In the Gulf today, there was plenty of hope that a new contraption would finally stop the oil. But last night officials said they were postponing the action because it needs further study. Over the last three months, that phrase has become code for “it’s not working.”
Bonus: Back when we were profiling people who had become unemployed, we met Rhoda Quick, who had not only lost her job, she was about to lose her home. Months ago, we provided the good news that she’d found work. But she dropped a comment on us late last night that she couldn’t save the house:
Well my house was foreclosed on June 30th, 2010. I am grateful to have a good job at UnitedHealth Group since December 2009. My daughter and I are moving into a nice apartment at Newport on Seven in St. Louis Park in August. Now I am busy packing up my house that I lived in for over 25 years. We are looking forward to a bright future!!!
Today’s Midmorning looks at how ideas of heaven have changed over time. What’s your concept of heaven?
WHAT WE’RE DOING
Midmorning (9-11 a.m.) – First hour: A decorated combat veteran, Rhodes Scholar, and White House fellow confronts the realities of the choices we make when he begins a correspondence with a convicted murderer who grew up in a similar neighborhood in Baltimore and shares the same name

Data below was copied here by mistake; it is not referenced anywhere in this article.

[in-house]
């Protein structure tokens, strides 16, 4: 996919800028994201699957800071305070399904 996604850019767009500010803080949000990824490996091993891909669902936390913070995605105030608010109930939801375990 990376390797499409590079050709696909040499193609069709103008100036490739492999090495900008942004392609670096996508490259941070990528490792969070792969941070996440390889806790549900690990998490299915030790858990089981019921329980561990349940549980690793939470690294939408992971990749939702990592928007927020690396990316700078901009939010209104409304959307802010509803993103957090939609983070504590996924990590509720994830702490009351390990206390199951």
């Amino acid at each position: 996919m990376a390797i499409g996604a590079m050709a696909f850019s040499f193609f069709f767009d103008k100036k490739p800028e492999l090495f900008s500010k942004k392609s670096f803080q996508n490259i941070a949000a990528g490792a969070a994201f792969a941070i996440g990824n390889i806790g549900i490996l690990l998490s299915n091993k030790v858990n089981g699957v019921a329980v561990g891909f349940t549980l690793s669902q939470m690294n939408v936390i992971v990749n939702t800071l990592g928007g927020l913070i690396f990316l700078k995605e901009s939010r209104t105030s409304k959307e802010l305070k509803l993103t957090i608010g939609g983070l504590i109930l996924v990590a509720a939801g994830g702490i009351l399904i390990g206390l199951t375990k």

Second hour: An historical look at heaven, and what it means today. Eighty percent of Americans say they believe in heaven, yet few can articulate anything specific about their belief. A new book looks at how the concept of an afterlife has changed throughout the ages.
Midday (11 a.m. – 1 p.m.) – First hour: Jon Foley, of the University of Minnesota’s Institute on the Environment, discusses the ecology lessons learned from the Gulf oil spill.
Second hour: Fred Barnes, E.J. Dionne and Morris Fiorina, speaking at the Aspen Ideas Festival about the Tea Party movement and domestic culture wars.
Talk of the Nation (1-3 p.m.) – First hour: Political discussion with NPR political editor Ken Rudin.
Second hour: Sorting out consumer reviews.
All Things Considered (3-6:30 p.m.) – School districts are cutting budgets and teachers at a time when universities and college keep turning new teachers out. What’s the job market like for new and recently-graduated teachers? MPR’s Tom Weber will have the story.